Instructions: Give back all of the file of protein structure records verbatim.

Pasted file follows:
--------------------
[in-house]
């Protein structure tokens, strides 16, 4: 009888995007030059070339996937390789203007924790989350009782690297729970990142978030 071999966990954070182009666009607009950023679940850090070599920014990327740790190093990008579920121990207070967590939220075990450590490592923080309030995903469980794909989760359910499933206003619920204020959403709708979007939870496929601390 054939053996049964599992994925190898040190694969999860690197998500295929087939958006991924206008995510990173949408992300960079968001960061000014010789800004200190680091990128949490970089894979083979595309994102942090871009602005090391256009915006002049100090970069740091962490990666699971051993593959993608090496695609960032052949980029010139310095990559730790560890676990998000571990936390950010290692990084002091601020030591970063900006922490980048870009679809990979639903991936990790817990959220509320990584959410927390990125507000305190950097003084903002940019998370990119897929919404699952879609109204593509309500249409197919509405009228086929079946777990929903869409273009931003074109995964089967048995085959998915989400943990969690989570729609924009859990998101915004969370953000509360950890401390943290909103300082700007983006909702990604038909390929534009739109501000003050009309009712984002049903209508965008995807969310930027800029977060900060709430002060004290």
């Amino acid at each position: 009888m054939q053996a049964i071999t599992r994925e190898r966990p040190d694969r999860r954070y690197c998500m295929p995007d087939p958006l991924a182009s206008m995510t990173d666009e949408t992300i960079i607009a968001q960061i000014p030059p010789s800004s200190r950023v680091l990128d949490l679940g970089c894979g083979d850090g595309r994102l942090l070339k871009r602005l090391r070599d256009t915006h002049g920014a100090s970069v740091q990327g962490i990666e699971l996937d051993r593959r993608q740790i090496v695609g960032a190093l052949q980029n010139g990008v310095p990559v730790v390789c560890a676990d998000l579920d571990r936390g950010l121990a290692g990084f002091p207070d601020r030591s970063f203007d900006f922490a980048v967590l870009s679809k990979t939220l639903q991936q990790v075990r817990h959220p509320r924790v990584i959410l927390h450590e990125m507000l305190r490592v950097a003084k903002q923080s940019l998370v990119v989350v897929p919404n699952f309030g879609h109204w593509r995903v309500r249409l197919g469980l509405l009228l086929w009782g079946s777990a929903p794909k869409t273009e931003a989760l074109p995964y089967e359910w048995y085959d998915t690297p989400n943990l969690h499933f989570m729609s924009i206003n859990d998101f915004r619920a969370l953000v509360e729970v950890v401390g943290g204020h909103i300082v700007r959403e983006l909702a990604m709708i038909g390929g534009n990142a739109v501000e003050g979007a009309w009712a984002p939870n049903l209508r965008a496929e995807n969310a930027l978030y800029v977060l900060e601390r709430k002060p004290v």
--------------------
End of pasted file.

[in-house]
């Protein structure tokens, strides 16, 4: 009888995007030059070339996937390789203007924790989350009782690297729970990142978030 071999966990954070182009666009607009950023679940850090070599920014990327740790190093990008579920121990207070967590939220075990450590490592923080309030995903469980794909989760359910499933206003619920204020959403709708979007939870496929601390 054939053996049964599992994925190898040190694969999860690197998500295929087939958006991924206008995510990173949408992300960079968001960061000014010789800004200190680091990128949490970089894979083979595309994102942090871009602005090391256009915006002049100090970069740091962490990666699971051993593959993608090496695609960032052949980029010139310095990559730790560890676990998000571990936390950010290692990084002091601020030591970063900006922490980048870009679809990979639903991936990790817990959220509320990584959410927390990125507000305190950097003084903002940019998370990119897929919404699952879609109204593509309500249409197919509405009228086929079946777990929903869409273009931003074109995964089967048995085959998915989400943990969690989570729609924009859990998101915004969370953000509360950890401390943290909103300082700007983006909702990604038909390929534009739109501000003050009309009712984002049903209508965008995807969310930027800029977060900060709430002060004290």
């Amino acid at each position: 009888m054939q053996a049964i071999t599992r994925e190898r966990p040190d694969r999860r954070y690197c998500m295929p995007d087939p958006l991924a182009s206008m995510t990173d666009e949408t992300i960079i607009a968001q960061i000014p030059p010789s800004s200190r950023v680091l990128d949490l679940g970089c894979g083979d850090g595309r994102l942090l070339k871009r602005l090391r070599d256009t915006h002049g920014a100090s970069v740091q990327g962490i990666e699971l996937d051993r593959r993608q740790i090496v695609g960032a190093l052949q980029n010139g990008v310095p990559v730790v390789c560890a676990d998000l579920d571990r936390g950010l121990a290692g990084f002091p207070d601020r030591s970063f203007d900006f922490a980048v967590l870009s679809k990979t939220l639903q991936q990790v075990r817990h959220p509320r924790v990584i959410l927390h450590e990125m507000l305190r490592v950097a003084k903002q923080s940019l998370v990119v989350v897929p919404n699952f309030g879609h109204w593509r995903v309500r249409l197919g469980l509405l009228l086929w009782g079946s777990a929903p794909k869409t273009e931003a989760l074109p995964y089967e359910w048995y085959d998915t690297p989400n943990l969690h499933f989570m729609s924009i206003n859990d998101f915004r619920a969370l953000v509360e729970v950890v401390g943290g204020h909103i300082v700007r959403e983006l909702a990604m709708i038909g390929g534009n990142a739109v501000e003050g979007a009309w009712a984002p939870n049903l209508r965008a496929e995807n969310a930027l978030y800029v977060l900060e601390r709430k002060p004290v």